Researchers develop porous carbon foam with wide range of applications

Researchers from Imperial College London claim to have developed a low-cost method for producing a carbon foam material that can be used for a variety of applications.

The method they developed involves the carbonisation of polymers derived from particle stabilised high internal phase emulsions (polyHIPEs). A mouldable emulsion-template allows for the synthesis of carbon foams, or ‘carboHIPEs’ in many different shapes and sizes, with the materials displaying hierarchical porosity ranging from micropores to emulsion-templated macropores, resulting in very high surface areas.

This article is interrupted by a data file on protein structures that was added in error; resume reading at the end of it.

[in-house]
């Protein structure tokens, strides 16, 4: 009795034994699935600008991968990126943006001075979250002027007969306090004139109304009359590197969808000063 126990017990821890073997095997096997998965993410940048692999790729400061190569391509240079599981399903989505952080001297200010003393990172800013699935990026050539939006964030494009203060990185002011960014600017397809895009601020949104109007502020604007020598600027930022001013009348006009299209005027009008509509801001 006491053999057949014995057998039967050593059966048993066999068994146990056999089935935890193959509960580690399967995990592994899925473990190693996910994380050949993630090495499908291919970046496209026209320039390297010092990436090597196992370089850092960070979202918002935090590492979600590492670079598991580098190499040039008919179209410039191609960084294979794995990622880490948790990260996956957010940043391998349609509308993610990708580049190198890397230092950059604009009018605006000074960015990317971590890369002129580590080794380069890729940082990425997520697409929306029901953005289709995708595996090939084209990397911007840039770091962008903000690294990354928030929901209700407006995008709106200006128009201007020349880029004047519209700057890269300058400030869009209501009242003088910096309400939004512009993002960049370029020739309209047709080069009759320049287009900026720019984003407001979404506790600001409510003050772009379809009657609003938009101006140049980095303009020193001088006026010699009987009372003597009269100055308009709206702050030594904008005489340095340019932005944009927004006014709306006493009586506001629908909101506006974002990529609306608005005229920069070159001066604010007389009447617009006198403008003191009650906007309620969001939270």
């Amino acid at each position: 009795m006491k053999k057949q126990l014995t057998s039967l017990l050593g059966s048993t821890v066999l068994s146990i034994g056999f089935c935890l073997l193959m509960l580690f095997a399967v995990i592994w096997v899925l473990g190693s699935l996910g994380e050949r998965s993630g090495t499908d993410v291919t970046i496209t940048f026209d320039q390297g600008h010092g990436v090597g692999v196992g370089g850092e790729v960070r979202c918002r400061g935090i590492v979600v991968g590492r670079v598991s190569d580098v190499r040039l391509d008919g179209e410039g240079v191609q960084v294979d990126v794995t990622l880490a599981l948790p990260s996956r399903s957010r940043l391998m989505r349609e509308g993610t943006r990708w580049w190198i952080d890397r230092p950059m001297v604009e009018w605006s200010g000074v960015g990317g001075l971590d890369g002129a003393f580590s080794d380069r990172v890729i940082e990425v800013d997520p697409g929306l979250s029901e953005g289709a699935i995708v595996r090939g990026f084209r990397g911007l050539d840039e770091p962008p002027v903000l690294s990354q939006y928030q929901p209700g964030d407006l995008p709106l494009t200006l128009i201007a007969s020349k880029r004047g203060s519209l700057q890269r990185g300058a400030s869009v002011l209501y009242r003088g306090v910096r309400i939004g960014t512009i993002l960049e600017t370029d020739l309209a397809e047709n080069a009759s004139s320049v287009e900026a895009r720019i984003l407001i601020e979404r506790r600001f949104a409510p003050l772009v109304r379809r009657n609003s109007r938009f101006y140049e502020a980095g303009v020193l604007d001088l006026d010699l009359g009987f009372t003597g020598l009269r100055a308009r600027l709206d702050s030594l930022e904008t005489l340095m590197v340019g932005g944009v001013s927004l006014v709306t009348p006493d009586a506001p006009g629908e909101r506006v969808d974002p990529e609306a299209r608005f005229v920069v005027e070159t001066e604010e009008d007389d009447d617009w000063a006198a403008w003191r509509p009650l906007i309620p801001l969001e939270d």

These carbon foams have a range of possible applications, from catalyst support through gas separation to energy storage devices. Some of the benefits of these foams over other materials include low cost of production, low density and electrochemical resistance.

The paper also highlights how the porosity of the foams can be adjusted by varying the size and wettability of the particular emulsifier. This also offers the opportunity to embed different functional materials into the surface.

Ongoing work is taking place to look into the use of a variety of particulate surfactants to measure their effect on the stability and properties of the resulting carbon foams, as well as to test the materials as possible electrodes in small supercapacitor devices.

Tom Austin-Morgan

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